’Tis three o’clock; and, Romans, yet ere night

We shall try fortune in a second fight.


Scene IV.— Another Part of the Field.

Alarum. Enter fighting, Soldiers of both armies; then Brutus, Young Cato, Lucilius, and Others.


Yet, countrymen, O! yet hold up your heads!


What bastard doth not? Who will go with me?

I will proclaim my name about the field:

I am the son of Marcus Cato, ho!  4

A foe to tyrants, and my country’s friend;

I am the son of Marcus Cato, ho!


And I am Brutus, Marcus Brutus, I;

Brutus, my country’s friend; know me for Brutus!

[Exit, charging the enemy. Cato is overpowered, and falls.


O young and noble Cato, art thou down?  9

Why, now thou diest as bravely as Titinius,

And mayst be honour’d being Cato’s son.

First Sold.

Yield, or thou diest.


Only I yield to die:  12

There is so much that thou wilt kill me straight.

[Offering money.

Kill Brutus, and be honour’d in his death.

First Sold.

We must not. A noble prisoner!

Sec. Sold.

Room, ho! Tell Antony, Brutus is ta’en.  16

First Sold

I’ll tell the news: here comes the general.

Enter Antony.

Brutus is ta’en, my lord.


Where is he?


Safe, Antony; Brutus is safe enough:

I dare assure thee that no enemy  21

Shall ever take alive the noble Brutus:

The gods defend him from so great a shame!

When you do find him, or alive or dead,  24

He will be found like Brutus, like himself.


This is not Brutus, friend; but, I assure you,

A prize no less in worth. Keep this man safe,

Give him all kindness: I had rather have  28

Such men my friends than enemies. Go on,

And see whe’r Brutus be alive or dead;

And bring us word unto Octavius’ tent,

How every thing is chanc’d.


Scene V.— Another Part of the Field.

Enter Brutus, Dardanius, Clitus, Strato, and Volumnius.


Come, poor remains of friends, rest on this rock.


Statilius show’d the torch-light; but, my lord,

He came not back: he is or ta’en or slain.


Sit thee down, Clitus: slaying is the word;  4

It is a deed in fashion. Hark thee, Clitus.



What, I, my lord? No, not for all the world.


Peace, then! no words.


I’ll rather kill myself.


Hark thee, Dardanius.



Shall I do such a deed?  8


O, Dardanius!


O, Clitus!


What ill request did Brutus make to thee?


To kill him, Clitus. Look, he meditates.


Now is that noble vessel full of grief,  13

That it runs over even at his eyes.


Come hither, good Volumnius: list a word.


What says my lord?


Why this, Volumnius:  16

The ghost of Cæsar hath appear’d to me

Two several times by night; at Sardis once,

And this last night here in Philippi fields.

I know my hour is come.


Not so, my lord.  20


Nay, I am sure it is, Volumnius.

Thou seest the world, Volumnius, how it goes;

Our enemies have beat us to the pit:

It is more worthy to leap in ourselves,  24

Than tarry till they push us. Good Volumnius,

Thou know’st that we two went to school together:

Even for that our love of old, I prithee,

Hold thou my sword-hilts, whilst I run on it.  28


That’s not an office for a friend, my lord.

[Alarum still.


Fly, fly, my lord! there is no tarrying here.


Farewell to you; and you; and you, Volumnius.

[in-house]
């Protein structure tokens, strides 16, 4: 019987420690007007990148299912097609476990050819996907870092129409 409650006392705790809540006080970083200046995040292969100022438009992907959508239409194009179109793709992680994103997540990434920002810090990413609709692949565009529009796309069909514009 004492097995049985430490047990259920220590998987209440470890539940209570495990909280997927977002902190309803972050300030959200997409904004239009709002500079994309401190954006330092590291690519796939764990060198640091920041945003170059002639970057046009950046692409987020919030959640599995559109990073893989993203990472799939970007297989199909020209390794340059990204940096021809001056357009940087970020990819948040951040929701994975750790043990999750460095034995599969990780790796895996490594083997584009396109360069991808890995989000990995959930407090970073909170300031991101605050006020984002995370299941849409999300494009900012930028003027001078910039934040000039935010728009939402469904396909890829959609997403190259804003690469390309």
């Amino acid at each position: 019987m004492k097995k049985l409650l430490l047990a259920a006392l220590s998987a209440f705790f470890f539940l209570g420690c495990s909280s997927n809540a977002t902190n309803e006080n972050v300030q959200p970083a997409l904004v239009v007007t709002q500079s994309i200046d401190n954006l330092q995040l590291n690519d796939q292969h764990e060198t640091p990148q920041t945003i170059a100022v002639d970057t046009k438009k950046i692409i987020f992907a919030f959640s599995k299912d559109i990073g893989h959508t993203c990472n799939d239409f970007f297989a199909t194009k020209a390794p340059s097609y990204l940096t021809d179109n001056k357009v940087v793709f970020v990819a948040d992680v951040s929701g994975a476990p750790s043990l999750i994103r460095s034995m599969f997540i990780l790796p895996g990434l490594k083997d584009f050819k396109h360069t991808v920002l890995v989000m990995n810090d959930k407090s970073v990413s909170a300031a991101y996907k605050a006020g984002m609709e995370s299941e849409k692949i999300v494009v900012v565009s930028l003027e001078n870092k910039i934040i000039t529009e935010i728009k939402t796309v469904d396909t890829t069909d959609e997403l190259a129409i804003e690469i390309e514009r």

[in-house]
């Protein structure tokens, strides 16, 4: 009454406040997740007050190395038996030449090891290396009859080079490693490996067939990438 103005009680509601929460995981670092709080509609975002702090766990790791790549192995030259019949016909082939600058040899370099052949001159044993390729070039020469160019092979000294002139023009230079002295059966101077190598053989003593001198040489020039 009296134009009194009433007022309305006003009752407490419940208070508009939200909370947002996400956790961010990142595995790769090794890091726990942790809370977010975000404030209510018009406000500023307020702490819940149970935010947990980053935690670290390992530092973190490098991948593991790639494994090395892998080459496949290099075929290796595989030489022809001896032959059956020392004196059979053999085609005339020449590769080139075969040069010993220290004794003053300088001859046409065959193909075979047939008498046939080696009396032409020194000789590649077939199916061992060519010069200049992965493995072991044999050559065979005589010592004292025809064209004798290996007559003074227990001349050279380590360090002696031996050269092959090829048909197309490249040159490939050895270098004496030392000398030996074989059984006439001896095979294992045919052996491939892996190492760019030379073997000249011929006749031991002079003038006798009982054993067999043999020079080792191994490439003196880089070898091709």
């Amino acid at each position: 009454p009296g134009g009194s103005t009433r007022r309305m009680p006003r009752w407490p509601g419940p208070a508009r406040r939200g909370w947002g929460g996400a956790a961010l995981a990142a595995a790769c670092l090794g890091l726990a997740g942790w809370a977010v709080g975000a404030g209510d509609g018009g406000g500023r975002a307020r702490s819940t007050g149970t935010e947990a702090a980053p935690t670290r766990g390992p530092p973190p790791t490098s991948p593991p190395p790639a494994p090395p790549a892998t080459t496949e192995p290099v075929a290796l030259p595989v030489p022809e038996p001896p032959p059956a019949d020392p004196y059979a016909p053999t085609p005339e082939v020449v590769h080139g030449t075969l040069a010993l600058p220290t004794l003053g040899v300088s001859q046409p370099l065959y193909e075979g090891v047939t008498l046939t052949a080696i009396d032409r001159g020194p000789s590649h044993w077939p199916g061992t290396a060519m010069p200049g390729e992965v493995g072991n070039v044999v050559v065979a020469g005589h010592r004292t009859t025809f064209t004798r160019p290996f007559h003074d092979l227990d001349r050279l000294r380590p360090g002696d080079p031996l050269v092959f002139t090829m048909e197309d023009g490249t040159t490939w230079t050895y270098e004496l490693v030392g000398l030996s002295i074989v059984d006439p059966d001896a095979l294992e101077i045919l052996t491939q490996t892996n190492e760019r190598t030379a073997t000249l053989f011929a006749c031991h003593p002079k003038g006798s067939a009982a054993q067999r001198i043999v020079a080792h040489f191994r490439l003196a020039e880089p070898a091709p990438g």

Strato, thou hast been all this while asleep;  32

Farewell to thee too, Strato. Countrymen,

My heart doth joy that yet, in all my life,

I found no man but he was true to me.

I shall have glory by this losing day,  36

More than Octavius and Mark Antony

By this vile conquest shall attain unto.

So fare you well at once; for Brutus’ tongue

Hath almost ended his life’s history:  40

Night hangs upon mine eyes; my bones would rest,

That have but labour’d to attain this hour.

[Alarum. Cry within, ‘Fly, fly, fly!’


Fly, my lord, fly.


Hence! I will follow.

[Exeunt Clitus, Dardanius, and Volumnius.

I prithee, Strato, stay thou by thy lord:  44

Thou art a fellow of a good respect;

Thy life hath had some smatch of honour in it:

Hold then my sword, and turn away thy face,

While I do run upon it. Wilt thou, Strato?  48


Give me your hand first: fare you well, my lord.


Farewell, good Strato.—[He runs on his sword.] Cæsar, now be still;

I kill’d not thee with half so good a will.


Alarum. Retreat. Enter Octavius, Antony, Messala, Lucilius, and Army.


What man is that?  52


My master’s man. Strato, where is thy master?


Free from the bondage you are in, Messala;

The conquerors can but make a fire of him;

For Brutus only overcame himself,  56

And no man else hath honour by his death.


So Brutus should be found. I thank thee, Brutus,

That thou hast prov’d Lucilius’ saying true.


All that serv’d Brutus, I will entertain them.  60

Fellow, wilt thou bestow thy time with me?


Ay, if Messala will prefer me to you.


Do so, good Messala.


How died my master, Strato?  64


I held the sword, and he did run on it.


Octavius, then take him to follow thee,

That did the latest service to my master.


This was the noblest Roman of them all;  68

All the conspirators save only he

Did that they did in envy of great Cæsar;

He only, in a general honest thought

And common good to all, made one of them.  72

His life was gentle, and the elements

So mix’d in him that Nature might stand up

And say to all the world, ‘This was a man!’


According to his virtue let us use him,

With all respect and rites of burial.  77

Within my tent his bones to-night shall lie,

Most like a soldier, order’d honourably.

So, call the field to rest; and let’s away,  80

To part the glories of this happy day.